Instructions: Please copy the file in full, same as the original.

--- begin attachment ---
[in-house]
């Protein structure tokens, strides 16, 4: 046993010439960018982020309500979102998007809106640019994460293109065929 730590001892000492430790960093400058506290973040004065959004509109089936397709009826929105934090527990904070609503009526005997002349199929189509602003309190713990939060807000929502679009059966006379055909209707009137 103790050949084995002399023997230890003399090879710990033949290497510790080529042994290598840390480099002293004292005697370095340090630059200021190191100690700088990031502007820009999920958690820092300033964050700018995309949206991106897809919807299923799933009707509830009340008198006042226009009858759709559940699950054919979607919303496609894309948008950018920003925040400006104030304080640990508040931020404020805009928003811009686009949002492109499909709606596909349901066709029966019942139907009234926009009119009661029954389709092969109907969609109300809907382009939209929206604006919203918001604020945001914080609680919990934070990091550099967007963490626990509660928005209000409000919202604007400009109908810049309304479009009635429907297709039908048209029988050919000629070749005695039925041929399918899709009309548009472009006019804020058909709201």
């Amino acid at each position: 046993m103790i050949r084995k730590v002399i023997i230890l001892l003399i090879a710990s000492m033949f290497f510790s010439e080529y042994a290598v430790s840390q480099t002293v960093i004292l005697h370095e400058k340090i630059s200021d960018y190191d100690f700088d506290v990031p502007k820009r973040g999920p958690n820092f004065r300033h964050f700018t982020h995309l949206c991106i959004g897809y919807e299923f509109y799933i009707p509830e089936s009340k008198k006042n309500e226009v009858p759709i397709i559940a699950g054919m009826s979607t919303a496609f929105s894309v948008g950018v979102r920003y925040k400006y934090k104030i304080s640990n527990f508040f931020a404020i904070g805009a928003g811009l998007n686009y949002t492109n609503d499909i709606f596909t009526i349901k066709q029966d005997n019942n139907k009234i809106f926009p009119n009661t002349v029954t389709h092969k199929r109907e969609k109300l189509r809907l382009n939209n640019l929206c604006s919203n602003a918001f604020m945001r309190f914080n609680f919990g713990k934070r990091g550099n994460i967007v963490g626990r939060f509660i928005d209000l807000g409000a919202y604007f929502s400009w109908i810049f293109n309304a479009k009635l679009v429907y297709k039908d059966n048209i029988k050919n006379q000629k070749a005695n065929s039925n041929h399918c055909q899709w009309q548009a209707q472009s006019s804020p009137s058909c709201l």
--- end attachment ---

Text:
[in-house]
């Protein structure tokens, strides 16, 4: 046993010439960018982020309500979102998007809106640019994460293109065929 730590001892000492430790960093400058506290973040004065959004509109089936397709009826929105934090527990904070609503009526005997002349199929189509602003309190713990939060807000929502679009059966006379055909209707009137 103790050949084995002399023997230890003399090879710990033949290497510790080529042994290598840390480099002293004292005697370095340090630059200021190191100690700088990031502007820009999920958690820092300033964050700018995309949206991106897809919807299923799933009707509830009340008198006042226009009858759709559940699950054919979607919303496609894309948008950018920003925040400006104030304080640990508040931020404020805009928003811009686009949002492109499909709606596909349901066709029966019942139907009234926009009119009661029954389709092969109907969609109300809907382009939209929206604006919203918001604020945001914080609680919990934070990091550099967007963490626990509660928005209000409000919202604007400009109908810049309304479009009635429907297709039908048209029988050919000629070749005695039925041929399918899709009309548009472009006019804020058909709201």
């Amino acid at each position: 046993m103790i050949r084995k730590v002399i023997i230890l001892l003399i090879a710990s000492m033949f290497f510790s010439e080529y042994a290598v430790s840390q480099t002293v960093i004292l005697h370095e400058k340090i630059s200021d960018y190191d100690f700088d506290v990031p502007k820009r973040g999920p958690n820092f004065r300033h964050f700018t982020h995309l949206c991106i959004g897809y919807e299923f509109y799933i009707p509830e089936s009340k008198k006042n309500e226009v009858p759709i397709i559940a699950g054919m009826s979607t919303a496609f929105s894309v948008g950018v979102r920003y925040k400006y934090k104030i304080s640990n527990f508040f931020a404020i904070g805009a928003g811009l998007n686009y949002t492109n609503d499909i709606f596909t009526i349901k066709q029966d005997n019942n139907k009234i809106f926009p009119n009661t002349v029954t389709h092969k199929r109907e969609k109300l189509r809907l382009n939209n640019l929206c604006s919203n602003a918001f604020m945001r309190f914080n609680f919990g713990k934070r990091g550099n994460i967007v963490g626990r939060f509660i928005d209000l807000g409000a919202y604007f929502s400009w109908i810049f293109n309304a479009k009635l679009v429907y297709k039908d059966n048209i029988k050919n006379q000629k070749a005695n065929s039925n041929h399918c055909q899709w009309q548009a209707q472009s006019s804020p009137s058909c709201l």